By Chris Wagoner:
A lot of back and forth has occurred in various gun groups regarding the modifying or customizing of a firearm intended for use in self-defense. There are those that swear up and down that if you modify your firearm in any way including custom grips, quotations etched, or the good old “Punisher” skull on the slide, that these alterations will result in conviction at trial if you are involved in a self-defense shooting.
Well, I have to say I was interested in this outlook and asked several people why they believe this to be the case. Several said it was because of what was recommended by experts in various articles while others said it was because of what they were taught by their instructors and others they respected. Those may all be valid reasons to do or not do something, but why did those respected people push the notion that firearms cannot be modified or customized?
I have been carrying a firearm most of my waking hours for more than 37 years. The on-duty hours were a standard, non-modified issue firearm from my department. The off duty hours have been whatever I wanted to carry and most of the time were modified firearms of some kind, modifications I made myself or paid to have done. So what about all the problems modifications can cause you in court? Should I be worried about it? The short answer is no, I shouldn’t. You see I was involved in an on-duty shooting early on in my career, six months after getting out of the academy. And the firearm I used in that shooting was not an issued firearm, but my own that I had to buy to carry. I worked for a small department and they could not afford to buy firearms for all the officers so I had to provide my own. Being a fan of the semi-automatic handgun and of the .45 cal, I bought and carried a Colt Government Model .45. Funny thing is, this was during the days when revolvers were one of the most common carry guns by officers. Thus, my semi-auto was not a “standard” model. I had the trigger system smoothed and lightened to about 3.5 to 4 lbs. I had the grips customized, and carried my own ammunition which were jacketed hollow points. I had the feed ramp polished to work better with the JHP rounds and a couple of other minor modifications. After the shooting, my firearm was confiscated for a couple of days, and then returned to me.
After the investigation of the shooting was presented to the grand jury, no charges were filed on any of the officers involved, (afterall, the bad guy shot at us first, we just returned fire). As part of the investigation filed by the crime lab, every one of my firearms customizations was noted. When the case was presented to the grand jury, I had to explain the reasoning for customizing my firearm. I simply stated it made it work better and was more reliable. That was the end of the discussion and I never heard any more of it.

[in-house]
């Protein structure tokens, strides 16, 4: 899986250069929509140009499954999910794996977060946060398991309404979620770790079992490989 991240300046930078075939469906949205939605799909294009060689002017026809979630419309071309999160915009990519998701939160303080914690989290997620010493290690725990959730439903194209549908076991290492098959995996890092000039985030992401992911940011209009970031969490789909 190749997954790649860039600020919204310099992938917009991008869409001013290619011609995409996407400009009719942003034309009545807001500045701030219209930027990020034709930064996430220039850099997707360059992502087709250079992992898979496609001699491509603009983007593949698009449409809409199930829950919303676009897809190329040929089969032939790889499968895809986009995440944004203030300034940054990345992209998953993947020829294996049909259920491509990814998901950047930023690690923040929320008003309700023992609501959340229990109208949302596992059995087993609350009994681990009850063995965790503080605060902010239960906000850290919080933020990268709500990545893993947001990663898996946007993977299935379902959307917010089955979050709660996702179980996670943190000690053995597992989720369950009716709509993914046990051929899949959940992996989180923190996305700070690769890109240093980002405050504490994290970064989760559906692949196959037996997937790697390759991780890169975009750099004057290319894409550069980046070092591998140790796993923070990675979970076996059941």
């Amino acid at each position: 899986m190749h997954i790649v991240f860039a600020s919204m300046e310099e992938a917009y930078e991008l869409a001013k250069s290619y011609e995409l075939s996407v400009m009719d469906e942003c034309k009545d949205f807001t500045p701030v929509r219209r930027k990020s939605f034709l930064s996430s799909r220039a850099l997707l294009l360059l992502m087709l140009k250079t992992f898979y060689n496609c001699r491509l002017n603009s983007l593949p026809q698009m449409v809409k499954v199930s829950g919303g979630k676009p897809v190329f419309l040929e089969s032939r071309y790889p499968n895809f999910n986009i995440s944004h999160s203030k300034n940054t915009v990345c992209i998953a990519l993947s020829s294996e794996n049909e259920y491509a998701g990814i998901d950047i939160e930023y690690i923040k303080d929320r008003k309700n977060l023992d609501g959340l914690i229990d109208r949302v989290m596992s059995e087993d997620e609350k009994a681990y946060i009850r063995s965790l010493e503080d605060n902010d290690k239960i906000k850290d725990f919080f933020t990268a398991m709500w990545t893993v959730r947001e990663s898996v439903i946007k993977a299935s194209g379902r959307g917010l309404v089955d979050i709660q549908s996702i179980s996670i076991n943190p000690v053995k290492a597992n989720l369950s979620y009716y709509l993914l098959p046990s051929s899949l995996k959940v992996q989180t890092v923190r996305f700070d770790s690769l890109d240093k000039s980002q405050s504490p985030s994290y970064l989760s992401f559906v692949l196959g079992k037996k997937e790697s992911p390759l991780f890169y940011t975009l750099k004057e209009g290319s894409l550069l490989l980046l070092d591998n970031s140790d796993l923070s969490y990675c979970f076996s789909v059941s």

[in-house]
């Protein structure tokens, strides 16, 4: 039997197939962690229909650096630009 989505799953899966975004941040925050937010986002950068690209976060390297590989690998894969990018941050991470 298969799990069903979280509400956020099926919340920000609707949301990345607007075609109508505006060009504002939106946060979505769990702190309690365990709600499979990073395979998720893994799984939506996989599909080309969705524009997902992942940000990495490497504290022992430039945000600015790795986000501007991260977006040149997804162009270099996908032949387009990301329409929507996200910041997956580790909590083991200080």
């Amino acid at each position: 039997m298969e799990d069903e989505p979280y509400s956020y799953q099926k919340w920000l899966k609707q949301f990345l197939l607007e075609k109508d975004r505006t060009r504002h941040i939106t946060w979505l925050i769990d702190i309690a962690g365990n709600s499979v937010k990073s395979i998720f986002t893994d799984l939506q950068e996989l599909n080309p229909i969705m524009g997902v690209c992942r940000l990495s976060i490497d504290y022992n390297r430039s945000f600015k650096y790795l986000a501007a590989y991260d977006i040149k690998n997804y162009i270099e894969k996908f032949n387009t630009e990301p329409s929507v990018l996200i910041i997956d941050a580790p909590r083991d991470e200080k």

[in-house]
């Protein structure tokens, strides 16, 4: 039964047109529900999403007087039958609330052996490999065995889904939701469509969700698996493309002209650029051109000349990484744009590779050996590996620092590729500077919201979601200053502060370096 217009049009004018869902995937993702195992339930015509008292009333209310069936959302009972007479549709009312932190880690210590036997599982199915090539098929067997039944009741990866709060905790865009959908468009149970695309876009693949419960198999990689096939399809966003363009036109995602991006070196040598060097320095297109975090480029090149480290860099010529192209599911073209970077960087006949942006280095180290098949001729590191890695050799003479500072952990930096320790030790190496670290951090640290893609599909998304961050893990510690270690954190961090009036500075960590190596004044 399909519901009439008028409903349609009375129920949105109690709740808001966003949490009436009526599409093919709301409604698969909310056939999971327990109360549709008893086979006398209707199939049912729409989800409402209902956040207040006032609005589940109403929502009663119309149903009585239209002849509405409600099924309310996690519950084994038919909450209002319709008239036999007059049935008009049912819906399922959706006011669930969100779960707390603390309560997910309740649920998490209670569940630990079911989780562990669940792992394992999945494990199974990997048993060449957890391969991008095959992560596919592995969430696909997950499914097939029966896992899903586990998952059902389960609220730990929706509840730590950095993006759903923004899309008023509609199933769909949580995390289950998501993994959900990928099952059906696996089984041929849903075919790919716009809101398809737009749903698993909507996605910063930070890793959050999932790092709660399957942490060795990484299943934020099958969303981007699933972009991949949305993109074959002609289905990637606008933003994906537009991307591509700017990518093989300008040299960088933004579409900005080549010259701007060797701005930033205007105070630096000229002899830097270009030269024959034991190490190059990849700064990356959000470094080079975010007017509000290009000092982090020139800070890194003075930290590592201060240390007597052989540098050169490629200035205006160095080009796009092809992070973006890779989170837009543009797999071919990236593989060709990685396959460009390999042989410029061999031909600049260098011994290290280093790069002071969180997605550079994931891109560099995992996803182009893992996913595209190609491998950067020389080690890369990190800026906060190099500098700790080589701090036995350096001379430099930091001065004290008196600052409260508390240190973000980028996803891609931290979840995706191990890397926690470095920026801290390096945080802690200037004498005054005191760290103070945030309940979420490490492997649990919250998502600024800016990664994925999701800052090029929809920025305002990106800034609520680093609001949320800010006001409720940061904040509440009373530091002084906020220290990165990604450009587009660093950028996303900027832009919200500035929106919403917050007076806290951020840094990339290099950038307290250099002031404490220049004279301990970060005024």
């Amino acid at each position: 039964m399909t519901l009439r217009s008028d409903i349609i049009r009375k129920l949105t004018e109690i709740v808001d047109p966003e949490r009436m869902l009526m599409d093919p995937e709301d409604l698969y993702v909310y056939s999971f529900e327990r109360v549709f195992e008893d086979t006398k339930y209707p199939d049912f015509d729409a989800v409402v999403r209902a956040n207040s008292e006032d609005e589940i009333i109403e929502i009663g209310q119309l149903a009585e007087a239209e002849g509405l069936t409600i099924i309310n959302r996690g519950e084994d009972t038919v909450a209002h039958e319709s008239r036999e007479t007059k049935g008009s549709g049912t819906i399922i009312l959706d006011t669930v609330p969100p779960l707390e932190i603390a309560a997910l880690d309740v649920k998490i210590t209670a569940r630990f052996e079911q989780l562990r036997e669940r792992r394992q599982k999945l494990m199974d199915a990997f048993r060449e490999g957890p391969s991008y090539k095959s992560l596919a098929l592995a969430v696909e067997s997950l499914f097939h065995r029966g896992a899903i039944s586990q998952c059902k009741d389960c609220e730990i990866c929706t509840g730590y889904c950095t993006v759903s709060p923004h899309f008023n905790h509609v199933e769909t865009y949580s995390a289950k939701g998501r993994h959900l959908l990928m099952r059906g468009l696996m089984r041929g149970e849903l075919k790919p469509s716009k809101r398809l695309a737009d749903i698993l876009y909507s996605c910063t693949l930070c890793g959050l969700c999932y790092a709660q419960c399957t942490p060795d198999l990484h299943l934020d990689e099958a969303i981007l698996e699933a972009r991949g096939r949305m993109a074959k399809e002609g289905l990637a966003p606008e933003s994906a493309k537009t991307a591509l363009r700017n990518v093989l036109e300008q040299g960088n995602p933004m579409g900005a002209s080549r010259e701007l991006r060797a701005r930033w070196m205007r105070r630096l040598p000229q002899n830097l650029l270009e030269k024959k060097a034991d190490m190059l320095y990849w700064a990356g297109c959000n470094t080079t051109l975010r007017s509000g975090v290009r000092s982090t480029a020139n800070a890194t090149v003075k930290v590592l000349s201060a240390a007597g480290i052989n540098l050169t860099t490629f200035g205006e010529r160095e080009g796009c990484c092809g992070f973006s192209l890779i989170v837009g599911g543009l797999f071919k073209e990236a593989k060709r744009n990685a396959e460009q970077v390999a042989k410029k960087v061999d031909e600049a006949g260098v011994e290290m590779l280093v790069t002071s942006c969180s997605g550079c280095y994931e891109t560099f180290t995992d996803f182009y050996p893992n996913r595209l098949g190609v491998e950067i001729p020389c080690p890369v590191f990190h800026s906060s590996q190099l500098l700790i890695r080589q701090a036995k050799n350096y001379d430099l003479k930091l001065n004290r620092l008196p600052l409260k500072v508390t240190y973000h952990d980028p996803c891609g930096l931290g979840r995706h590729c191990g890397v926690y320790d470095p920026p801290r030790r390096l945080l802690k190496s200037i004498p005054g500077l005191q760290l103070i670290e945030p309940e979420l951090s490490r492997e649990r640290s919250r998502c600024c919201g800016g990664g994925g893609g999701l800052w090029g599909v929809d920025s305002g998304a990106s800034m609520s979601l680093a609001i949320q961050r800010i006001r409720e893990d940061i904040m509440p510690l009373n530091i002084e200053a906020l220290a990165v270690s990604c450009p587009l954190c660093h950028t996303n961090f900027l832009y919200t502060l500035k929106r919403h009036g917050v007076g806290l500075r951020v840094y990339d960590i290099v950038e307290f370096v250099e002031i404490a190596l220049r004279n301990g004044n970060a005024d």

This debate has raged on for decades and I have followed it for just about that long. I keep looking for that court case where someone got convicted and the jury states it was because they modified their firearm, but I have yet to come across one. Whether you modify your firearm or not, it will make no difference in determining if your shooting is legal or not. Either you justifiably defend yourself, or you don’t, the modification on the firearm used has nothing to do with the answer to that question. I have researched and researched yet, I cannot find a case where the modifications of a firearm made any difference in the presentation to the jury or the court having any bearing on the outcome. If you, the reader, know of an actual court case (not an article about modification) that does, please post it in the remarks as I would love to read it.
Bottom line, if you want to modify your firearm to make it uniquely yours and make it different than others, then I personally see no issues with it. I do it to mine and will continue to do so. My concealed carry self-defense firearms are all heavily modified. New trigger systems, custom barrel and slide work, and of course the graphics on them like my Glock 30 which has Psalm 144:1 in the slide end cap. I would love to go to court and explain why I have a bible verse on the back of my firearm. My answer would be simple and to the point, “Because I believe in God and he is my rock” If the saying on the back of my firearm is the biggest issue the prosecution can bring up in court, I am happy to talk about them, and all the other mods I made to my firearms.
Chris Wagoner is an OpsLens Contributor and U.S. Army Veteran . He has been in law enforcement the last 35+ years. He specializes in LE Firearms Instruction, and is in charge of a large Police Academy in North Florida. In his spare time Chris is a free-lance Military Reporter and owner/founder of the Largest Military Videos Channel on YouTube “3rdID8487”.Click here for reuse options!
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